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Home | Green Cars News | Business | Germany Agrees with Magna to Save Opel

Germany Agrees with Magna to Save Opel

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German government and Magna-led consortium have reached an agreement that could rescue ailing German carmaker Opel and save as many European jobs as possible.

Under the agreement, Magna will take a 20 percent stake in Opel and the Russian-owned Sberbank will take a 35 percent stake, giving their consortium a majority. GM will retain a 35 percent holding, while the remaining 10 percent will go to Opel employees.

The deal, spearheaded by Magna and backed by
Russia's state-controlled Sberbank, will see Russian automaker GAZ making Opel vehicles in Russia, as well as maintain Opel and Vauxhall production elsewhere in Europe.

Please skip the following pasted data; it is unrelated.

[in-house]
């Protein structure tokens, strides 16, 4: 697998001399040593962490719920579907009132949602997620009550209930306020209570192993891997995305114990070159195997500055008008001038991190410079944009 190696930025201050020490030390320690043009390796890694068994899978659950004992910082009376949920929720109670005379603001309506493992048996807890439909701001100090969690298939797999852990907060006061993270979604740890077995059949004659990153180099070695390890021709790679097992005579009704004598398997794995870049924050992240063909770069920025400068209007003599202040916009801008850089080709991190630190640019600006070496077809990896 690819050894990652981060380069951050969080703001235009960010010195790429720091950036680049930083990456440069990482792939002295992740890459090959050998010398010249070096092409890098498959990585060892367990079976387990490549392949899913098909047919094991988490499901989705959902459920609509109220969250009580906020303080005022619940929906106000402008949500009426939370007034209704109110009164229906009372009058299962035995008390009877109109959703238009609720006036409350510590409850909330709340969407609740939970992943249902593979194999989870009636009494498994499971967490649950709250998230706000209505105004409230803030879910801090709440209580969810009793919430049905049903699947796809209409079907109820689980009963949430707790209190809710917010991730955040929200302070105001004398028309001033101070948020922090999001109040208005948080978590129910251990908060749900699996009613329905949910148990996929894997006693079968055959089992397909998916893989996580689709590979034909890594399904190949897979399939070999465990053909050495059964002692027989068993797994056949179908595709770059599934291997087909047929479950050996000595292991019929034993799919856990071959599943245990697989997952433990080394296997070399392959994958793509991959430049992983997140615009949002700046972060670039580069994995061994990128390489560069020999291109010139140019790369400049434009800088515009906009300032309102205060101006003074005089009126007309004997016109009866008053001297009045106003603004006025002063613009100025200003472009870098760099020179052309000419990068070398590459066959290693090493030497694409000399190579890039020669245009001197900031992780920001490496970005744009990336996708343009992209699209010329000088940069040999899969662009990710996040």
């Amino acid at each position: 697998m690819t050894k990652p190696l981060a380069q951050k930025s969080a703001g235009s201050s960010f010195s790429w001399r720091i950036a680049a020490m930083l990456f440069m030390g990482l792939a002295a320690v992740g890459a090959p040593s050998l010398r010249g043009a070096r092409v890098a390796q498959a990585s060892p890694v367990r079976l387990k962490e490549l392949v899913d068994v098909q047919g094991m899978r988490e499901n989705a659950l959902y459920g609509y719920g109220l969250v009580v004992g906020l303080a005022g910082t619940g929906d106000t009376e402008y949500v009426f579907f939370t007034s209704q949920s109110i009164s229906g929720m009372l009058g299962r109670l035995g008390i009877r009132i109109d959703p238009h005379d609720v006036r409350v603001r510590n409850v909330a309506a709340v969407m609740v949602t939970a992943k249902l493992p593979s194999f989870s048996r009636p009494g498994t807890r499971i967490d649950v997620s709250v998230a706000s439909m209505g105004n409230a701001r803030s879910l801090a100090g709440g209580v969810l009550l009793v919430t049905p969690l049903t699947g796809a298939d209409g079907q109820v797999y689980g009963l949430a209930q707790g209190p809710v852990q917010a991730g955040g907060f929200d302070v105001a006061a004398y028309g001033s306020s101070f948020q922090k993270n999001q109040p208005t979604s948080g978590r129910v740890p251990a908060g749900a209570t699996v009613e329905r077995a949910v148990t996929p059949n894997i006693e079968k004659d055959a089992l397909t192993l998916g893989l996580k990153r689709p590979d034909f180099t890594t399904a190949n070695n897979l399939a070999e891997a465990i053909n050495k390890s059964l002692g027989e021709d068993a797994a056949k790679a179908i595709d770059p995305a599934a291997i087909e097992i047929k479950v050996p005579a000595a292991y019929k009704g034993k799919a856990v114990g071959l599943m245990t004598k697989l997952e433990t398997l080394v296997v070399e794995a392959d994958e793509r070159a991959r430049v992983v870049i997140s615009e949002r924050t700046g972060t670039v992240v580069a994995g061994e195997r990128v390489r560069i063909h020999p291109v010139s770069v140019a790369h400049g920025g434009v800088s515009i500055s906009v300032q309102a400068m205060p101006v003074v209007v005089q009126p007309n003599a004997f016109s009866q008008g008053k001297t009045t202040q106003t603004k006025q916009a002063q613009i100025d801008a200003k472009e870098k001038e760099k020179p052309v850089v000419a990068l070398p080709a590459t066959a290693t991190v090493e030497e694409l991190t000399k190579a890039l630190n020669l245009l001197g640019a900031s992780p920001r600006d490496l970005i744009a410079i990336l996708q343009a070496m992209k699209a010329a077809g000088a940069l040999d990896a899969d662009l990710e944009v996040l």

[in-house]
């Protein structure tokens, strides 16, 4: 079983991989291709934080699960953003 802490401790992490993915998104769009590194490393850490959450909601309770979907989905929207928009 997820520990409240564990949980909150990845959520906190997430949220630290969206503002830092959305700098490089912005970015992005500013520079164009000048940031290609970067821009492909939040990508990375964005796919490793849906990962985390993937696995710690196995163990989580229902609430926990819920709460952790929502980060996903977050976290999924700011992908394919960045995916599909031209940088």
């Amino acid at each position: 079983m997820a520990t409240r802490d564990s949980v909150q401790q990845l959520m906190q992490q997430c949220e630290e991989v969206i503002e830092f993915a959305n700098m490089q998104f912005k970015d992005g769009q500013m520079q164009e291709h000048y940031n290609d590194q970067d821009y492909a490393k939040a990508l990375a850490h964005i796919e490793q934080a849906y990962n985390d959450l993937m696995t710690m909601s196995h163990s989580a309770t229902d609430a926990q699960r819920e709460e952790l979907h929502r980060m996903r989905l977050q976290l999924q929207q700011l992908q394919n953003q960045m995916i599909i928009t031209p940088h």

Opel and sister brand Vauxhall also have operations in
Belgium, Spain and Poland among other countries.

As part of the deal, all four factories in
Germany will remain in operation, although Magna has said previously it will need to shed some 2,500 jobs.

The German government and several state governments will provide a euro1.5 billion ($2.1 billion) bridge loan, part of which will be available immediately.

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